Perhaps no one knows better how candidates deal with agitators than Webber. For months, he has been driving his 2002 Mazda Protege all over the country, handing out flowers to candidates in exchange for a prayer for world peace, and talking about fracking, gay rights and poverty along the way.
At an event for Louisiana Gov. Bobby Jindal (R), security warned him that his bouquet posed a security threat, so he went outside and put each individual flower in his beard. He got into a tiff with Mike Huckabee (R) after telling the former Arkansas governor that the Bible has more passages about the sinfulness of shaving than it does about homosexuality. But Sen. Lindsey O. Graham (R-S.C.) told Webber that he will say a prayer for peace every time they see each other.
Webber, who is from Boston, declined to give his age, but a search of Boston arts coverage from the early 2000s puts him at 41. He may present himself like a vagrant, but it’s partly an act. He has performed in indie bands and produced low-budget movies (including the one he directed and co-starred in with future art-house superstar Greta Gerwig). He said he began the project of handing out flowers for peace because it made his girlfriend smile when she was having health problems. He has spent about $4,000 trailing the candidates, traveling with a buddy who films his interactions. They have designs on turning the experience into a documentary.
“No, this is not entirely my real self,” he said. “But by no stretch of the imagination does that make my mission any less genuine. But I realize the power of imagery.”
No one on the trail has been more welcoming of him than Bush, whose staff recently tweeted a YouTube clip of the two praying onstage together in Iowa.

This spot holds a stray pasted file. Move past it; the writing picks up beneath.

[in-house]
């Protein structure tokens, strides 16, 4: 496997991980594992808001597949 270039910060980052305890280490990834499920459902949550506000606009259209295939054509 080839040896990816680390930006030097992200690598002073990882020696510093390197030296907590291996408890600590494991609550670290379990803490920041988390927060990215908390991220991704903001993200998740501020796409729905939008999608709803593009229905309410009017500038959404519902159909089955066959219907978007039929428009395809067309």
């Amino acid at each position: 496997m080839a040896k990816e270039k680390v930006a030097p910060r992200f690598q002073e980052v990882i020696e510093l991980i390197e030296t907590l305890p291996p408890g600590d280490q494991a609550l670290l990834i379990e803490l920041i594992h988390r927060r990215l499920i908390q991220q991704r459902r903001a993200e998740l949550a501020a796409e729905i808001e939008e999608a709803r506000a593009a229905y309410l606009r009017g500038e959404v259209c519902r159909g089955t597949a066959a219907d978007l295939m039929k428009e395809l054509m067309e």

Bush’s embrace of Webber doesn’t make the Republican establishment’s favorite son a hippie. But it dovetails with the message he has been sharing at stop after stop: that he wants to run a “joyful” and open campaign.
At the town hall meeting in Gorham, an angry woman railed against Bush for wanting to cut Medicare funding. An aide tried to pull the microphone, but Bush said to let her finish. At a VFW hall, Bush answered questions from climate activists, noting that he already had answered them but would be happy to do so again. Did his responses make climate activists or the Medicare lady happy? No, but he managed to make himself look respectful and open-minded. Bush has made a point of ridiculing Clinton for roping off the media at some events; in contrast, he seems determined to appear as the guy who can take questions from anyone, even the beardos among us.
Meanwhile, having dealt with Webber in the past, Bush would have been wise to the fact that Webber, for all his eccentric trappings, likes to lob “softball” questions.
“I want to be part of the conversation,” Webber said after the meeting. “If I ask hardballs, he’s not going to call on me.”
Back in the room, Webber drew a warm round of applause from the audience. “Don’t encourage him too much,” Bush said, laughing. “He might end up following me around everywhere.”
“I am,” Webber said.
And really, that’s fine by Bush.